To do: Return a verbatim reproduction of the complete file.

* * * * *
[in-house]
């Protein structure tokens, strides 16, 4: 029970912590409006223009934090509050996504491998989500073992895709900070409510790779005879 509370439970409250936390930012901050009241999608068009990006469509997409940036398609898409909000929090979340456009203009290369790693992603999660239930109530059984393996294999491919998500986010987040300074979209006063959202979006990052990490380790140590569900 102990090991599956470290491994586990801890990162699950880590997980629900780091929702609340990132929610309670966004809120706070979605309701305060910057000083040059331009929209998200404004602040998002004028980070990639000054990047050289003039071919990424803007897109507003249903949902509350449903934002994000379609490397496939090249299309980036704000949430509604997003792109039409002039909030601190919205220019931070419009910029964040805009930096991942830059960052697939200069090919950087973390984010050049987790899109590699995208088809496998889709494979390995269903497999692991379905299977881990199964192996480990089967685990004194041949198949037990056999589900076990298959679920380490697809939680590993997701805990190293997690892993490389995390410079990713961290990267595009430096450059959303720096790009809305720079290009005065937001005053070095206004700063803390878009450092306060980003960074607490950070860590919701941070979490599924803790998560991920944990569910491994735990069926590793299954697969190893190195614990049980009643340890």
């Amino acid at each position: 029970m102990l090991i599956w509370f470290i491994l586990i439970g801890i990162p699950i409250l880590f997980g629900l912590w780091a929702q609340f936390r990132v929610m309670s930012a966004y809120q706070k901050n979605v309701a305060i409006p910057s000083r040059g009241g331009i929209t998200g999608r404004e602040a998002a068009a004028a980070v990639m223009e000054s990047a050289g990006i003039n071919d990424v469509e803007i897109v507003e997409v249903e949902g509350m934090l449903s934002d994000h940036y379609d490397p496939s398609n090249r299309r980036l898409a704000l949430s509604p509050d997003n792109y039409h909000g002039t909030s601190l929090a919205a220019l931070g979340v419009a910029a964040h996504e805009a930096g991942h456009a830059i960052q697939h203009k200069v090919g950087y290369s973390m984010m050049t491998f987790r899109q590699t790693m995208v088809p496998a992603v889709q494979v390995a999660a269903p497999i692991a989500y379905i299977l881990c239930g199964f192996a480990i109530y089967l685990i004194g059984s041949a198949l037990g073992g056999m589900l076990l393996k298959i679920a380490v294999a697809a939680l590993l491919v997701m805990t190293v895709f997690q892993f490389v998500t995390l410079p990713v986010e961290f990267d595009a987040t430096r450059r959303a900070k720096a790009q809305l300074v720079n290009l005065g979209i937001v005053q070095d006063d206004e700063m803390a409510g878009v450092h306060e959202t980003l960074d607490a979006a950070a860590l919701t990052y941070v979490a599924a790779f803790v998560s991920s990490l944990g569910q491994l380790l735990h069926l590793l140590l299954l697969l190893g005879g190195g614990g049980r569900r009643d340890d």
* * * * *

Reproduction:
[in-house]
């Protein structure tokens, strides 16, 4: 029970912590409006223009934090509050996504491998989500073992895709900070409510790779005879 509370439970409250936390930012901050009241999608068009990006469509997409940036398609898409909000929090979340456009203009290369790693992603999660239930109530059984393996294999491919998500986010987040300074979209006063959202979006990052990490380790140590569900 102990090991599956470290491994586990801890990162699950880590997980629900780091929702609340990132929610309670966004809120706070979605309701305060910057000083040059331009929209998200404004602040998002004028980070990639000054990047050289003039071919990424803007897109507003249903949902509350449903934002994000379609490397496939090249299309980036704000949430509604997003792109039409002039909030601190919205220019931070419009910029964040805009930096991942830059960052697939200069090919950087973390984010050049987790899109590699995208088809496998889709494979390995269903497999692991379905299977881990199964192996480990089967685990004194041949198949037990056999589900076990298959679920380490697809939680590993997701805990190293997690892993490389995390410079990713961290990267595009430096450059959303720096790009809305720079290009005065937001005053070095206004700063803390878009450092306060980003960074607490950070860590919701941070979490599924803790998560991920944990569910491994735990069926590793299954697969190893190195614990049980009643340890």
């Amino acid at each position: 029970m102990l090991i599956w509370f470290i491994l586990i439970g801890i990162p699950i409250l880590f997980g629900l912590w780091a929702q609340f936390r990132v929610m309670s930012a966004y809120q706070k901050n979605v309701a305060i409006p910057s000083r040059g009241g331009i929209t998200g999608r404004e602040a998002a068009a004028a980070v990639m223009e000054s990047a050289g990006i003039n071919d990424v469509e803007i897109v507003e997409v249903e949902g509350m934090l449903s934002d994000h940036y379609d490397p496939s398609n090249r299309r980036l898409a704000l949430s509604p509050d997003n792109y039409h909000g002039t909030s601190l929090a919205a220019l931070g979340v419009a910029a964040h996504e805009a930096g991942h456009a830059i960052q697939h203009k200069v090919g950087y290369s973390m984010m050049t491998f987790r899109q590699t790693m995208v088809p496998a992603v889709q494979v390995a999660a269903p497999i692991a989500y379905i299977l881990c239930g199964f192996a480990i109530y089967l685990i004194g059984s041949a198949l037990g073992g056999m589900l076990l393996k298959i679920a380490v294999a697809a939680l590993l491919v997701m805990t190293v895709f997690q892993f490389v998500t995390l410079p990713v986010e961290f990267d595009a987040t430096r450059r959303a900070k720096a790009q809305l300074v720079n290009l005065g979209i937001v005053q070095d006063d206004e700063m803390a409510g878009v450092h306060e959202t980003l960074d607490a979006a950070a860590l919701t990052y941070v979490a599924a790779f803790v998560s991920s990490l944990g569910q491994l380790l735990h069926l590793l140590l299954l697969l190893g005879g190195g614990g049980r569900r009643d340890d």